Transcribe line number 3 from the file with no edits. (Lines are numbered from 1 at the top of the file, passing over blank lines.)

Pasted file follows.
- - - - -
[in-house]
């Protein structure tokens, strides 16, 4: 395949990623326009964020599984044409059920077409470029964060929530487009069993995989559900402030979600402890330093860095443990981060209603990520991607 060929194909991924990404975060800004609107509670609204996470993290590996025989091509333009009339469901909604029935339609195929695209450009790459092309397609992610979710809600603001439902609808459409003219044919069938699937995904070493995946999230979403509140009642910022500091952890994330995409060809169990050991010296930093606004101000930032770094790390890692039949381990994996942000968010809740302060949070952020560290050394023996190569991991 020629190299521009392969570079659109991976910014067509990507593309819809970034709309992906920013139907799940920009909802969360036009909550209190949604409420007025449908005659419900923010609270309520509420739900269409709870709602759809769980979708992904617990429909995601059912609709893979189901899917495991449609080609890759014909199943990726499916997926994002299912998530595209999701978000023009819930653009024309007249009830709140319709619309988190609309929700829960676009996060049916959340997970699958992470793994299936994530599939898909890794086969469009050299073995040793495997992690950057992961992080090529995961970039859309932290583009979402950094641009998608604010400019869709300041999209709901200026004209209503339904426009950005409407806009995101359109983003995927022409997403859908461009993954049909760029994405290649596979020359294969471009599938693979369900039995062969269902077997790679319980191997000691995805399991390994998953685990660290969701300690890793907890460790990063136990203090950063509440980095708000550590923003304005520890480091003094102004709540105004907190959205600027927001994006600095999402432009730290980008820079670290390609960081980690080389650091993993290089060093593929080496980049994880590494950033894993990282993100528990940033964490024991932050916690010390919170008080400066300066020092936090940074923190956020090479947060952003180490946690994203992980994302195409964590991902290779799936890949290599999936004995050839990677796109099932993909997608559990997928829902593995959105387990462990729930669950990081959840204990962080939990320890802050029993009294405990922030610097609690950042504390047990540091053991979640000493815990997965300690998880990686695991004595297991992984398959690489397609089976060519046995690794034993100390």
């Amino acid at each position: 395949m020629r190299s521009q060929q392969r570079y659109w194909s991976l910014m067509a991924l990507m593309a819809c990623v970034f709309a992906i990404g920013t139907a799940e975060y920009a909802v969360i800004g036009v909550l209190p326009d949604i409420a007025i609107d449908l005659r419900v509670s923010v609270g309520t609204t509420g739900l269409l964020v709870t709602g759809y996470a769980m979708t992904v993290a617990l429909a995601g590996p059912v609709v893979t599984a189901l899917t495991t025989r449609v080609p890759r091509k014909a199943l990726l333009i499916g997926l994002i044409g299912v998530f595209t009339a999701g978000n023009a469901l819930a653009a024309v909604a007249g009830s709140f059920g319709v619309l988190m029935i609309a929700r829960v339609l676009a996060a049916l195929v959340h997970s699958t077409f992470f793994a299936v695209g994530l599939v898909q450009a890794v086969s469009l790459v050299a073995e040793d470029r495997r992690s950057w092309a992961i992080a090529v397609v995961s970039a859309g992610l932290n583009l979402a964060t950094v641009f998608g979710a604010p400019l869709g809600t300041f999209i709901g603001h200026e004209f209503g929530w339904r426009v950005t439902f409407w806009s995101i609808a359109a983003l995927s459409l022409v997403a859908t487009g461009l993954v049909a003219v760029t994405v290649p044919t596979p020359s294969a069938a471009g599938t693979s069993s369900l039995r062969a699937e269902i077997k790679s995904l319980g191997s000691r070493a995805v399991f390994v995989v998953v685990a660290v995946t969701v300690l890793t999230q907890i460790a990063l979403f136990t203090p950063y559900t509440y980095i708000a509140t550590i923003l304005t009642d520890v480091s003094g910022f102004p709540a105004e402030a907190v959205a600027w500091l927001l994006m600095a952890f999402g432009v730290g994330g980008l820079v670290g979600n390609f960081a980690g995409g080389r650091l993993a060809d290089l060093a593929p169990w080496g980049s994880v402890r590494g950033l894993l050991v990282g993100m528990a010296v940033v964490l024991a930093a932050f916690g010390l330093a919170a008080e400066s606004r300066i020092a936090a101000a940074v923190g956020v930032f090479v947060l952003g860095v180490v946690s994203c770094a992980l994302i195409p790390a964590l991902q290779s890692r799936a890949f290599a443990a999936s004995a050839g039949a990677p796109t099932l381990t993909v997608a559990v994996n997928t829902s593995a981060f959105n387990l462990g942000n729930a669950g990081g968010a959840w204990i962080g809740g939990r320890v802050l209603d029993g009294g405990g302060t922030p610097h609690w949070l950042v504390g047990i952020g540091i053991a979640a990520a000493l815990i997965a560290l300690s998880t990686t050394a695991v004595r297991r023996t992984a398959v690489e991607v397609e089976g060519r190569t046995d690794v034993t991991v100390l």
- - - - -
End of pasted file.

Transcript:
């Amino acid at each position: 395949m020629r190299s521009q060929q392969r570079y659109w194909s991976l910014m067509a991924l990507m593309a819809c990623v970034f709309a992906i990404g920013t139907a799940e975060y920009a909802v969360i800004g036009v909550l209190p326009d949604i409420a007025i609107d449908l005659r419900v509670s923010v609270g309520t609204t509420g739900l269409l964020v709870t709602g759809y996470a769980m979708t992904v993290a617990l429909a995601g590996p059912v609709v893979t599984a189901l899917t495991t025989r449609v080609p890759r091509k014909a199943l990726l333009i499916g997926l994002i044409g299912v998530f595209t009339a999701g978000n023009a469901l819930a653009a024309v909604a007249g009830s709140f059920g319709v619309l988190m029935i609309a929700r829960v339609l676009a996060a049916l195929v959340h997970s699958t077409f992470f793994a299936v695209g994530l599939v898909q450009a890794v086969s469009l790459v050299a073995e040793d470029r495997r992690s950057w092309a992961i992080a090529v397609v995961s970039a859309g992610l932290n583009l979402a964060t950094v641009f998608g979710a604010p400019l869709g809600t300041f999209i709901g603001h200026e004209f209503g929530w339904r426009v950005t439902f409407w806009s995101i609808a359109a983003l995927s459409l022409v997403a859908t487009g461009l993954v049909a003219v760029t994405v290649p044919t596979p020359s294969a069938a471009g599938t693979s069993s369900l039995r062969a699937e269902i077997k790679s995904l319980g191997s000691r070493a995805v399991f390994v995989v998953v685990a660290v995946t969701v300690l890793t999230q907890i460790a990063l979403f136990t203090p950063y559900t509440y980095i708000a509140t550590i923003l304005t009642d520890v480091s003094g910022f102004p709540a105004e402030a907190v959205a600027w500091l927001l994006m600095a952890f999402g432009v730290g994330g980008l820079v670290g979600n390609f960081a980690g995409g080389r650091l993993a060809d290089l060093a593929p169990w080496g980049s994880v402890r590494g950033l894993l050991v990282g993100m528990a010296v940033v964490l024991a930093a932050f916690g010390l330093a919170a008080e400066s606004r300066i020092a936090a101000a940074v923190g956020v930032f090479v947060l952003g860095v180490v946690s994203c770094a992980l994302i195409p790390a964590l991902q290779s890692r799936a890949f290599a443990a999936s004995a050839g039949a990677p796109t099932l381990t993909v997608a559990v994996n997928t829902s593995a981060f959105n387990l462990g942000n729930a669950g990081g968010a959840w204990i962080g809740g939990r320890v802050l209603d029993g009294g405990g302060t922030p610097h609690w949070l950042v504390g047990i952020g540091i053991a979640a990520a000493l815990i997965a560290l300690s998880t990686t050394a695991v004595r297991r023996t992984a398959v690489e991607v397609e089976g060519r190569t046995d690794v034993t991991v100390l």